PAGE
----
Tuesday, 16 April 2013

Primary places for #rdg - all children have a place in September, but government needs to act too


At last night's cabinet meeting the council officers presented on the challenge on primary places for future years.  What struck me and I suspect most in the room was that the government is not only being very slow to respond putting huge strain on local authorities' ability to plan (for example waiting until March to confirm the capital settlement) but appears to be planning to under invest in school places.  The national fund that is available works out at only providing funding for about half of the increased demand that is happening as a result of the national 'baby boom' - and even that will be far too low as the cost per place that the government is reckoning on is far lower than the actual cost of building schools.  Reading will be putting in our best case but it will be competitive with many areas with demand pressure having problems.

Regardless of the silly excuses from local Conservatives the demographic shift is putting huge pressure on schools nationally, and the government is missing the boat, putting the educational future of an entire generation of children at risk.  I am angry about what this means.

Individual councils will be left picking up the tab, unless they want their children to be going to school in overcrowded or substandard school.

However there is some good news for families in Reading, despite being the second most pressured local authority in the country we have places for all our children in September, with an increase in the proportion offered their first preference (and a decrease in those not offered one of their preferences).  It's still hard for those parents who haven't got into their first choice school though.  My family will be one of those going through this next year and I can put myself in the shoes of those families, the most important thing is to work to ensure that we have every school a good school and enough places for our children.  It's a shame the government seems to be spending more time on looking at whether to take climate change out of the national curriculum than on the urgent matter of building schools, but all we can do locally is work within the framework that is set to get the best for our young people.  John Ennis has been tireless in working on this but thanks are also due to the council's officers and local schools (especially governing bodies) and parents who have been working in partnership to find ways to give all our young people the best education we can.

Council press release:

EVERY family who applied for a primary school place in Reading starting in September this year will be offered a place, despite continuing evidence of a significant increase in the population of primary school aged children in the town.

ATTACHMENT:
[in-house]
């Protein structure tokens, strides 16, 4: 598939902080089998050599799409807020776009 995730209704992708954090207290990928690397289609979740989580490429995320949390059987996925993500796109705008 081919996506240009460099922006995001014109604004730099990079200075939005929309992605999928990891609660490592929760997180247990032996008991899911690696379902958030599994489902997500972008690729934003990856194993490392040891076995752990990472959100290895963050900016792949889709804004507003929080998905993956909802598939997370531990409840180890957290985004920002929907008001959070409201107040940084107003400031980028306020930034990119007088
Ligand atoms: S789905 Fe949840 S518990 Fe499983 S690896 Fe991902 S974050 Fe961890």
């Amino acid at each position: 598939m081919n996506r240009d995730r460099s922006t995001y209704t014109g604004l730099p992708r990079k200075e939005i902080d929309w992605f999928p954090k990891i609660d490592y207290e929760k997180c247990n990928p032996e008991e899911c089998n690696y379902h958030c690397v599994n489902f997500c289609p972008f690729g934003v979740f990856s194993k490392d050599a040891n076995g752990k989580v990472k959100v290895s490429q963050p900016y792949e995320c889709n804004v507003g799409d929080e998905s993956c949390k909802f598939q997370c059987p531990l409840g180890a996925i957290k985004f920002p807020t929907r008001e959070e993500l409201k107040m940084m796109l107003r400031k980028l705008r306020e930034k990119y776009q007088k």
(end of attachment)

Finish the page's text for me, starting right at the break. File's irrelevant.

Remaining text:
Today (Tue April 16th) is the day when offers go out to all parents who applied for a primary school place starting in September 2013. Those who applied online can find out about their offer by logging into https://admissions.reading.gov.ukwith their username and password. Offer letters are being posted out today for all other applications.

A total 2,138 applications were received for the September 2013 intake. That figure is just six short of the total number of applications received last year, which in itself was an increase of nearly 200 applications from 2011 the figure. This year’s total suggests there has been a ‘step increase’ in the number of children of primary school age living in the town and this has been confirmed in the latest Census figures, which themselves show a 34% increase in children aged 0-4 years old - the second highest rise in the whole of the South-East since 2001 .

Initial data for primary school applications in Reading shows: 
  • The rate of ‘first preference’ has increased year-on-year by 1.3%, to 77.4%, as a result of additional classes being added to schools
  • The number of applications which received offers for one of their ‘top three preferences" increased by 3.2% year-on-year, to 93.5%
  • The number of families offered a place at a school they did not list on their application stands at 4.4%, a significant fall from last years 8.1% figure

Any parent who receives an offer this week and has any concerns, or wants to discuss the offer further, are being urged to phone Reading Borough Council’s dedicated Schools Admissions Team on 0118 937 3777 in the first instance. The Admissions Team will be on hand between 9am and 5pm Monday to Friday to discuss in detail any alternative options which may be available.

John Ennis, Reading Borough Council’s Lead Member for Education and Children’s Services, said: “The number of primary school applications received this year again confirms the significant increase there has been in young children in our town. Despite economic conditions, Reading remains a good place to live, find work and go to school and we want to be able to continue to offer every child in Reading the best possible education. The fact that the increase in numbers has been sustained this year shows very clearly it is something we can continue to expect going forward, which is why the Council is working hard to plan for the longer term.”

A national shortage of primary and secondary school places is being mirrored in Reading. Reading Borough Council has invested heavily in catering for that demand, to the tune of more than £25 million over a five year period and a £2 million investment in 2012, but estimates show there is expected to be an increased demand going forward.

A report to Reading Borough Council’s Cabinet last night (April 15th) outlined a Proposed Primary School Expansion Plan for Reading. The report outlined the Council’s intention to submit a number of bids to the Department for Education for additional capital to help realise the proposals for a significantly increased primary school capacity in the town.